Your husband's been coming home from work everyday for the past ten years at 5 p.m., but recently he's pushing the arrival time to 9 p.m. or so. Or maybe he use to go out with pals once a week and now he's stepping out three to four times a week, acting secretive and jumpy. Plus Mr. Practical traded in the mini-van for a Dodge Viper and you're no longer invited to ride along.
Occasionally there are reasons why you can't join him, but he should be making an attempt to involve you. Invite yourself along when he goes out with his friends. If he's working late, offer to bring him dinner If he declines, look into the situation.
Is he leaving for work much earlier than he needs to and coming home later? Unfaithful partners may leave the house right after their shower, just to have breakfast with someone else. Is this another change habit that is unexplained?
He says he has to take a business trip, even though his company's travel budget has been slashed. Business trips that use to be short now start on Friday and require an entire weekend because he says he likes get settled in his hotel room and use the alone-time to prepare for Monday's presentation. He says it's against company policy to bring you along. Or, regardless of "buy one, get one free" airline and hotel specials, he says, "we can't afford" to extend his business trip into a mini-vacation for both of you.
He finds reasons not to participate in family events, needing to help a friend move or work out at the gym. He says he doesn't feel comfortable joining your family for a special dinner, but doesn't want you to stay home with him.
His job and his paycheck are the same but his workload seems to have doubled. He now works late into the night and weekends. And why won't he discuss the details of that huge, time-consuming project he's now on? He refuses to meet near his office for a late-night date, explaining that he can't be interrupted. When he comes home, it's right to bed. And it's sleep, no pillow talk.
Delivering the bad news can be challenging, but it's important to do so in a way that is sensitive to what the person is going through.
We also help that person with any professional help they may need, be it references to talented psychologists or the best divorce lawyers possible. We want our clients to be able to move forward with their lives.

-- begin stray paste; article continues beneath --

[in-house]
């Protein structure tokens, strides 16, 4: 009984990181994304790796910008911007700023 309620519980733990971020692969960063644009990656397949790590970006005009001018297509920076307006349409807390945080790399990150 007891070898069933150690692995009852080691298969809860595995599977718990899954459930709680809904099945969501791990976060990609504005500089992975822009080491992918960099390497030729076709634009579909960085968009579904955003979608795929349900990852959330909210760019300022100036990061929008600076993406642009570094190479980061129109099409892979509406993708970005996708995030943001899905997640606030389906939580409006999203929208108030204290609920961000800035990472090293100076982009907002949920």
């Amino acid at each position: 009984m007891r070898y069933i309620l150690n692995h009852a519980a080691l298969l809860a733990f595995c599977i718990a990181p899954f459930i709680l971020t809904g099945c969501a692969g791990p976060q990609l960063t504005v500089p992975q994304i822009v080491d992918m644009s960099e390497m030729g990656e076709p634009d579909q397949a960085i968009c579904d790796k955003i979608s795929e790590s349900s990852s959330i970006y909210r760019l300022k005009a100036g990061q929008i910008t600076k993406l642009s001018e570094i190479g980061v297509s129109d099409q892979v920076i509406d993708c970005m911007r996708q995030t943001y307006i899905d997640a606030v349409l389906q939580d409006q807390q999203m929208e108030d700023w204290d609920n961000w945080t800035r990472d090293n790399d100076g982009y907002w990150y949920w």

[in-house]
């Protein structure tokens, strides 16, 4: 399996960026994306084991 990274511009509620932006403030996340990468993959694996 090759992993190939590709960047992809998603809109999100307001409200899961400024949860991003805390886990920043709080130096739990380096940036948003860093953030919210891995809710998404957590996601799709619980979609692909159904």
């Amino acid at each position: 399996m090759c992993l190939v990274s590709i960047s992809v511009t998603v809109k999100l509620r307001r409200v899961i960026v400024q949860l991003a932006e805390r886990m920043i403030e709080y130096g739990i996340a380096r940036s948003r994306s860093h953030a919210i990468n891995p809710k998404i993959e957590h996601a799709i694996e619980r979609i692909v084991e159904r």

See how we catch cheating spouses.
He earns money but none of it seems to come home. He makes excessive ATM withdrawals, but he can't point to any large purchases to explain where the money went. He borrows money from you. One explanation: Affairs are costly. There are dinners, gifts and getaways.
You both use to have an open-door policy concerning shared finances, but now he insists on handling it all. He accuses you of snooping in his wallet or briefcase. Maybe he hides them. There's a difference between one partner taking care of balancing the checkbook and someone suddenly being secretive about checking account balances.
There are expenditures and phone numbers that he doesn't want you to see, so he has credit card and phone bills sent to his work instead of home. Or maybe he's rented a mailbox for bills, new credit cards or private letters. He doesn't tell you, but you stumble across the U.S. Post Office key or see it on his key chain. Sometimes, there is a valid reason for establishing a mailbox address. Frequent movers use them but usually not someone who has lived in the same house for fifteen years. Someone may want a post office box for safety reasons, too. But do you both know the location and have access to a key? Women who have hired our private investigation firm to complete surveillance are shocked to learn that their partner has a private, secret box.
Your boyfriend is buying expensive clothes and paying particular attention to his hair. Telltale sign: the man who use to lube his car now sports manicured nails. He may be boosting his self-esteem, but there also may be another reason for this "extra effort."
He comes home from a long day of work appearing freshly showered, well-groomed and smelling better than when he left. Is that new cologne he's wearing?
A few years ago we performed a surveillance case for the wife of a legendary rock star, to determine if he was having an affair.
This job didn't exactly go as planned, as the rock star had a unique way of minimizing his exposure. We eventually caught him messing around in Miami, which led to a divorce.
He's wearing gold rings or chains for the first time. Or you find out that he's buying women's jewelry but you haven't seen any of it. Could it be a gay fantasy? Nah.